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A Subjective Point of View

Updated: Dec 12, 2020

In 2008, I was one of six emerging artists at Indianapolis, Indiana for the National Council on Education for the Ceramic Arts. It was the second time that I applied and it was my grad Professor, Dan Anderson, who wrote the letter of recommendation that called me with the news. I was thrilled and scared shitless. I had about three months to prepare and, man, was I gonna be academic and smart. After all, this was my big break and I wanted to impress.

I studied and thought about and read up on critical theory. I wrote really smart stuff that I was going to read to my audience of really smart people. As the conference got closer I became more nervous and doubled down on my academic chops. The emerging artist talks are the last day of the conference and it's one of the most attended events. It starts at 9 am and if you know anything about NCECA, 90% of the audience is hungover and half out of it. That fact didn't ease my stress for the four days at the conference leading up to my time at the lectern.

During the 4 days of the conference, I spent more time in the hotel room, reviewing my images and references and my printed talk, editing, and changing my presentation around the edges. Then on Friday evening, a few hours before my time in the lights, I realized that my talk was disingenuous and all wrong. For the next few hours, I jotted down some notes and ideas and when my moment came, I just ad-libbed. That is, I let the slides dictate what I said. And what I said were just a series of stories about naked ladies on horseback, my dad running over and killing my grandma's dog, Peppi, on the day of her funeral, a little voyeurism and some Pre-Colombian, Colima Dog references for the academics in the crowd. All these stories illuded to my work and to my growing up years on the outskirts of Palm Springs, California.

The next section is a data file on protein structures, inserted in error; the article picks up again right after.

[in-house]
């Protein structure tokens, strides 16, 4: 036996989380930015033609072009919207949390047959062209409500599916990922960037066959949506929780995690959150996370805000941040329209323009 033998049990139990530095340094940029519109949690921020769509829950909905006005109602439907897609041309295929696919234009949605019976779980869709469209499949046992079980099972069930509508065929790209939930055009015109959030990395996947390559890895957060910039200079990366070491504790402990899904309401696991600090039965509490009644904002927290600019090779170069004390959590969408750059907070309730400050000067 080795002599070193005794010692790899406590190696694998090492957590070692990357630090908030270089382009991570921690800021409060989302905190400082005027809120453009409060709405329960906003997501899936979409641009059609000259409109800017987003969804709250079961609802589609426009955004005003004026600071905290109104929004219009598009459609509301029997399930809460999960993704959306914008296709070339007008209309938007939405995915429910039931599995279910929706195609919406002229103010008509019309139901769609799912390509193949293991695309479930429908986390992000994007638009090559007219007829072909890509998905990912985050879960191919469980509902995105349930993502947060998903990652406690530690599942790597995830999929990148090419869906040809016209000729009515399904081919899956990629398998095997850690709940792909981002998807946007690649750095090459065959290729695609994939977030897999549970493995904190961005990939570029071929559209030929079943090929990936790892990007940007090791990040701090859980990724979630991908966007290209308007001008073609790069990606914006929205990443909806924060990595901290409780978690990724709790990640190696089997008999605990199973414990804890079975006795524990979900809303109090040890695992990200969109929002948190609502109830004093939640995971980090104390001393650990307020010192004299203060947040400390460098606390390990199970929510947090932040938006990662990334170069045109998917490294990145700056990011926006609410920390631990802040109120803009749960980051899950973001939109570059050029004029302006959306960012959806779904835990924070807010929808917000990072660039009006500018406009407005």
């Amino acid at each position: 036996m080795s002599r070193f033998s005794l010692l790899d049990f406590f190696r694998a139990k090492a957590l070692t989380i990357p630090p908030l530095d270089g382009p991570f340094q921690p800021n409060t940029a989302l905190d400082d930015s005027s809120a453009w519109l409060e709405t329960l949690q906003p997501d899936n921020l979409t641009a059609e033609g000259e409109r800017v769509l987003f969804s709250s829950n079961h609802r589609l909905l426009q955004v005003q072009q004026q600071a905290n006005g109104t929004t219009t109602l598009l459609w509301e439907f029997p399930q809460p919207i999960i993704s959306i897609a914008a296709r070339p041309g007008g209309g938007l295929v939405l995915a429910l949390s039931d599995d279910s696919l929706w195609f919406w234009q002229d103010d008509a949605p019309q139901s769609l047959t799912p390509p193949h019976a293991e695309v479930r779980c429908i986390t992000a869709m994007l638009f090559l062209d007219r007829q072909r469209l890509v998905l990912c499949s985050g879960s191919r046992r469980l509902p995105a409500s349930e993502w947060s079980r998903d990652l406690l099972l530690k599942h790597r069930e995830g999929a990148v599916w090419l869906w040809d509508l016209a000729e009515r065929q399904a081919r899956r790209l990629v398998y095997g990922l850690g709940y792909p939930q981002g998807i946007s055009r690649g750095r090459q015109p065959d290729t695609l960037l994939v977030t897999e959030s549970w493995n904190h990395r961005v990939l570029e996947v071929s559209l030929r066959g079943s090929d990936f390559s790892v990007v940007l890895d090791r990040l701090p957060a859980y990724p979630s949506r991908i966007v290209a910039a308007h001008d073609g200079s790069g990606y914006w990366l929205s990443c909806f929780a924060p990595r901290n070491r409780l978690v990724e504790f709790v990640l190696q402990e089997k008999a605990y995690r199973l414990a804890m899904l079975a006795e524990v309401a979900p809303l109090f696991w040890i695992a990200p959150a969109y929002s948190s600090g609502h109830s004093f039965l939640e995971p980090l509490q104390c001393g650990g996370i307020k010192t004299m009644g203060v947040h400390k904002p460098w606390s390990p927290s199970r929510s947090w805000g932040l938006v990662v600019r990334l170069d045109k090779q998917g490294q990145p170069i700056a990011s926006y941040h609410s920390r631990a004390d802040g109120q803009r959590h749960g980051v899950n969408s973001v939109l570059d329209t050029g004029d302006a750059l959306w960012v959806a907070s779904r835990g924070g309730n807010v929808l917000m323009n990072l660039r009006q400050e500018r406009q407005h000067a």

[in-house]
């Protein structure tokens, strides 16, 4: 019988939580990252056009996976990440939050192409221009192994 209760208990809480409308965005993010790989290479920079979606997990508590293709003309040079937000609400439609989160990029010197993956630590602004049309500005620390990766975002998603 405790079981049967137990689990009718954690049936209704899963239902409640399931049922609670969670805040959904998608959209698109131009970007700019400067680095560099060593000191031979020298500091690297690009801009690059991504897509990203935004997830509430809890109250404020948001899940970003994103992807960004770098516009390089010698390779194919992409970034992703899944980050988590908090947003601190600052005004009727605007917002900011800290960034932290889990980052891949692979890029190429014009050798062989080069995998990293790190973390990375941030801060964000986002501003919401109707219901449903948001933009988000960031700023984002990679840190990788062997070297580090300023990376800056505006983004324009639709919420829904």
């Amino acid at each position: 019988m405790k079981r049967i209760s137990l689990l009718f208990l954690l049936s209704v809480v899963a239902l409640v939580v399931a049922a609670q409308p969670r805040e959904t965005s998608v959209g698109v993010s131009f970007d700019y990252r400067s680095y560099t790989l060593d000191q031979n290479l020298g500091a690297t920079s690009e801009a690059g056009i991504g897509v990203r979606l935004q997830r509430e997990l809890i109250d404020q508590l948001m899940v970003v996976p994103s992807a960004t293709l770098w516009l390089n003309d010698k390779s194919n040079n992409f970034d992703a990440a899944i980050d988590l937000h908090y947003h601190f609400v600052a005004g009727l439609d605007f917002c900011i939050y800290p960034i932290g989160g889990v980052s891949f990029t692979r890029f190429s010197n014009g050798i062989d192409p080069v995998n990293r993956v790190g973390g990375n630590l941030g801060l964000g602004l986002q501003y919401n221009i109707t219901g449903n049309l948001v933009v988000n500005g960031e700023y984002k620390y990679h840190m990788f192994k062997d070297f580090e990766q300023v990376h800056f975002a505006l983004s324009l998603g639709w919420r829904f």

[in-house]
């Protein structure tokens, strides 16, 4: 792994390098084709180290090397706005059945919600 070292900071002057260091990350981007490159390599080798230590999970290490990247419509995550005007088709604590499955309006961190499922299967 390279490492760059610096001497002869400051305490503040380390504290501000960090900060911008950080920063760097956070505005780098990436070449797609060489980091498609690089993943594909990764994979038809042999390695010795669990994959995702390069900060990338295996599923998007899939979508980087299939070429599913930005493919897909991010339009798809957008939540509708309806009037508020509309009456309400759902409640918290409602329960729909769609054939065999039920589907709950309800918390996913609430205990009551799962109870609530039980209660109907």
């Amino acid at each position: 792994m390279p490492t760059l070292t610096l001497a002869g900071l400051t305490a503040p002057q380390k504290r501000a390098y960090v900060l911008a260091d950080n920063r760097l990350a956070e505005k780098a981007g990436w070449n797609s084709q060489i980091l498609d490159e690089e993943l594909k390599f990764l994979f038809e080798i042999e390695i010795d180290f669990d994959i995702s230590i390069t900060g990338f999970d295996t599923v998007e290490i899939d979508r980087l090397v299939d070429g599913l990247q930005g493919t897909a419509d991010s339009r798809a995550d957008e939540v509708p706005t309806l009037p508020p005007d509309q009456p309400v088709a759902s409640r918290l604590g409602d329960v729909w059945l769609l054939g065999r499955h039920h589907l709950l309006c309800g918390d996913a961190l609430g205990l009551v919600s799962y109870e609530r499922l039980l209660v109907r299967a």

I nailed it. My nervous long pauses and studdering seemed intentional and the audience thought it was for comedic effect. What they didn't know is that I had no idea what I was going to say next, and the long pauses were because I was making it up as I went. Afterward, folks were congratulating me and telling me their own related stories and I felt like I was the hero of the day. I lived off that high for months and even got a call from a few collectors. I had arrived.

I didn't know what success looked like exactly, but the first hint came when I applied next year for the NCECA National Exhibition. How could they reject me? Turns out I didn't get accepted. Then at that year's NCECA, folks were complimenting me on my performance from the previous year and I'm responded with, "hell yes, I'm awesome", despite the one rejection. It wasn't until my conversation with Matt Long who "emerged" the year before me where he asked, "Man, your talk was so good, did your phone ring off the hook afterward?" I was like "um not really, was yours"? he said, "hell yes, I couldn't keep up". It was then that I realized that dammit, I didn't arrive and nobody gives a shit about me or my work.

To this day, nobody gives a shit, well maybe a few. And every bit of success that I've had is hard-won and deeply appreciated. It took some adjusting to the new reality, and back then the lack of notoriety was really bothersome. When I went to grad school, I figured that once I got out, the galleries would be banging down the door to get to me, and then after the Emerging Artist opportunity, the world would be mine. I entered shows, got into a few, and over time, more opportunities came my way. It wasn't an overnight success like I was hoping for, but I remained true to my work, stayed active and curious, networked, and overtime, opportunities came my way. My career has been fulfilling, but the trajectory was unexpectedly slow. Which is fine, I like where I am and I have the freedom to make what I want.

I had to ask the hard questions and determine what the purpose of my art-making is. I continue to make the art that I believe in and the day to day experience in the studio is was what I live for. The rest is extra.


  1. Be Kind

  2. Be consistent

  3. Be comfortable with discomfort

  4. Do new things to get new results

  5. Prioritize your studio time, show up every day

  6. Challenge your thinking and technical abilities

  7. Be competitive and celebrate other artist's success

  8. Be on time

  9. Be active


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